• Tag Archives Jerry Brown
  • Is California Bailing Out Tesla through the Backdoor?

    Tesla will lose federal subsidies; so something big needs to be done. The California state Assembly passed a $3-billion subsidy program for electric vehicles, dwarfing the existing program. The bill is now in the state Senate. If passed, it will head to Governor Jerry Brown, who has not yet indicated if he’d sign what is ostensibly an effort to put EV sales into high gear, but below the surface appears to be a Tesla bailout.
    Tesla will soon hit the limit of the federal tax rebates, which are good for the first 200,000 EVs sold in the US per manufacturer beginning in December 2009 (IRS explanation). In the second quarter after the manufacturer hits the limit, the subsidy gets cut in half, from $7,500 to $3,750; two quarters later, it gets cut to $1,875. Two quarters later, it goes to zero.
    Given Tesla’s ambitious US sales forecast for its Model 3, it will hit the 200,000 vehicle limit in 2018, after which the phase-out begins. A year later, the subsidies are gone. Losing a $7,500 subsidy on a $35,000 car is a huge deal. No other EV manufacturer is anywhere near their 200,000 limit. Their customers are going to benefit from the subsidy; Tesla buyers won’t.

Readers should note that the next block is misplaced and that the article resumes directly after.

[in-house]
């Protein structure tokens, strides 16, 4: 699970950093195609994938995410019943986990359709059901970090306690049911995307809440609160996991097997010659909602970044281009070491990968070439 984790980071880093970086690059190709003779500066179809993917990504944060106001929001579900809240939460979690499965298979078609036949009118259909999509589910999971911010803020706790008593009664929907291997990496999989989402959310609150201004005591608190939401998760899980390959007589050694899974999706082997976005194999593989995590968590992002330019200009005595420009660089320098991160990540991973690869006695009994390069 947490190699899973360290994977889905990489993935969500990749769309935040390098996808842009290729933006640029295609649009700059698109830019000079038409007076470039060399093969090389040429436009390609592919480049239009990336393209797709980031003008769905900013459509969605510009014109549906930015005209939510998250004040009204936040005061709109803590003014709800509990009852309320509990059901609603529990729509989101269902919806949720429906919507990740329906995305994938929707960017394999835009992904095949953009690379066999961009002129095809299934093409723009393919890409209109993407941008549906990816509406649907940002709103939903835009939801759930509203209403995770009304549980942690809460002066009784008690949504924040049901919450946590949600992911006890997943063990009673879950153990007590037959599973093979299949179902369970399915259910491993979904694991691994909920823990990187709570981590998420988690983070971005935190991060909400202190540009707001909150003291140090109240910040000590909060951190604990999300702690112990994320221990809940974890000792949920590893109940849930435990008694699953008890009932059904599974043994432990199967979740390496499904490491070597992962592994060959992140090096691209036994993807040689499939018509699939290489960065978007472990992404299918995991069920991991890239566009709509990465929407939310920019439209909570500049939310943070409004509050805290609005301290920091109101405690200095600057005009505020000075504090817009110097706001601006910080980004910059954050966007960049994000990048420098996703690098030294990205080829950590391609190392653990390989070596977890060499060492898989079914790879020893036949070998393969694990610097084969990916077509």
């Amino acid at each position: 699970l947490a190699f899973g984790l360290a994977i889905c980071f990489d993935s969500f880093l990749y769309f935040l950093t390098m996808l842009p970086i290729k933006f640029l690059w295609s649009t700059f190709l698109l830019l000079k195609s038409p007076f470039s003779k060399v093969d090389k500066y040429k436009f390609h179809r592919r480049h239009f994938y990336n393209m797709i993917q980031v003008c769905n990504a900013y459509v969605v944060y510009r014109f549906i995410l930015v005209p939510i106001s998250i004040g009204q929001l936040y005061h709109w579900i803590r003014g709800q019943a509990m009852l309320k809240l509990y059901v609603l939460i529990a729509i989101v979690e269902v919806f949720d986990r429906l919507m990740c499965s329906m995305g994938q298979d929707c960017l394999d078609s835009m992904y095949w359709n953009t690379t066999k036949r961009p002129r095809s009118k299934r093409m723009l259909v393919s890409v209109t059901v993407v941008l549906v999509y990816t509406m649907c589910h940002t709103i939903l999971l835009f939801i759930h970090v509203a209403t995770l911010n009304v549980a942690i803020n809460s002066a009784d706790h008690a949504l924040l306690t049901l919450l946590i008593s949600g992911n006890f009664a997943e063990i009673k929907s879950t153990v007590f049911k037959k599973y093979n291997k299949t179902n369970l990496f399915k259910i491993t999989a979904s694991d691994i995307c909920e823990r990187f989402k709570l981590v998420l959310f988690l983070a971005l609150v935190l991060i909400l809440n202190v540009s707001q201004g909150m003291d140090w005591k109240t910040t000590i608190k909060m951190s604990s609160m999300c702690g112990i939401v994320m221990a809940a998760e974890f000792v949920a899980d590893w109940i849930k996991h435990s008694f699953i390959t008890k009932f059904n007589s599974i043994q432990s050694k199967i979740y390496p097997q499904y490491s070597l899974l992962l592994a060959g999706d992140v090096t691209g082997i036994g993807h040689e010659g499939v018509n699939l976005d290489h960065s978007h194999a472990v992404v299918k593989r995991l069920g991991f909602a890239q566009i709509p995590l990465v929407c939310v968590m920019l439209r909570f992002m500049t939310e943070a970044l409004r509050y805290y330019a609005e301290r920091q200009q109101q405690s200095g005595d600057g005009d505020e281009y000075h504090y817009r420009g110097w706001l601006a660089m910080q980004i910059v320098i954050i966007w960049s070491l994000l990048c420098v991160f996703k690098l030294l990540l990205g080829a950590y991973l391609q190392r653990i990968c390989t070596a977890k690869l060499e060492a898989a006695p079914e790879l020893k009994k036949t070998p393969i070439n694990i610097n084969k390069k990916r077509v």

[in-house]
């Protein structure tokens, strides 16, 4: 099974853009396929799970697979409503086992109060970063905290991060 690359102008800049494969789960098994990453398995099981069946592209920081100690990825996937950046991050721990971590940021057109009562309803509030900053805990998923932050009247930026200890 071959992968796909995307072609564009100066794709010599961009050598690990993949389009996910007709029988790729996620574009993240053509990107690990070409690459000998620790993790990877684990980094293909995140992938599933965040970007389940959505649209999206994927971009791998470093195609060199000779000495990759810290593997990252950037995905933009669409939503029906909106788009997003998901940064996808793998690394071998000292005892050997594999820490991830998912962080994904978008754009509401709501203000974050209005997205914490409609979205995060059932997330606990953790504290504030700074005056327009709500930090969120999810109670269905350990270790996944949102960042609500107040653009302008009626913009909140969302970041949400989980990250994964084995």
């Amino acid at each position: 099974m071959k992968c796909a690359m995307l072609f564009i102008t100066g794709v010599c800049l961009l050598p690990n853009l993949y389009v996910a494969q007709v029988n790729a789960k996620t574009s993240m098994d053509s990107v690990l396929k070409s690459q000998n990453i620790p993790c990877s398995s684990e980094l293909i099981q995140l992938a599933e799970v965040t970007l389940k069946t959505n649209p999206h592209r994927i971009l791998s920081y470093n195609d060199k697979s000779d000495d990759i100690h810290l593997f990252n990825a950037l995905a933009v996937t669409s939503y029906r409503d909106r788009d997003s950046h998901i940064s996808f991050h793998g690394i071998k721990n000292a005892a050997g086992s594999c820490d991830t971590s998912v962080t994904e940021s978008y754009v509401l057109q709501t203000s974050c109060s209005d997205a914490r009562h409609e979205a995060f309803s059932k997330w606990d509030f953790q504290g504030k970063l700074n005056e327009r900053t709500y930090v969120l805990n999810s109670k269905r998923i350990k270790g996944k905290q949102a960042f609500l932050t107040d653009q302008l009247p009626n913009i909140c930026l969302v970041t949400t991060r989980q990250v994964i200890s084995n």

This post was published at Wolf Street on Jul 16, 2017.

  • Governor Jerry Brown of California Advocates the Overthrow of USA

    Governor Jerry Brown of California is committing Treason Against the United States. He is leading a confederacy against the Federal Government and should stand trial, but of course that would be controversial. After Trump rejected the Paris Climate treaty, which had never been ratified by the Senate, the European Union announced that it would work with a climate confederacy of secessionist states in the USA. This is clearly Treason and all Federal funds should be cut off from the secessionist governments of California, New York and Washington, who have unilaterally and completely illegally entered into a foreign treaty rejecting the President of the United States on the Paris Accord.
    U. S. Constitution – Article 1 Section 10 Article 1 – The Legislative Branch
    Section 10 – Powers Prohibited of States No State shall enter into any Treaty, Alliance, or Confederation; grant Letters of Marque and Reprisal; coin Money; emit Bills of Credit; make any Thing but gold and silver Coin a Tender in Payment of Debts; pass any Bill of Attainder, ex post facto Law, or Law impairing the Obligation of Contracts, or grant any Title of Nobility.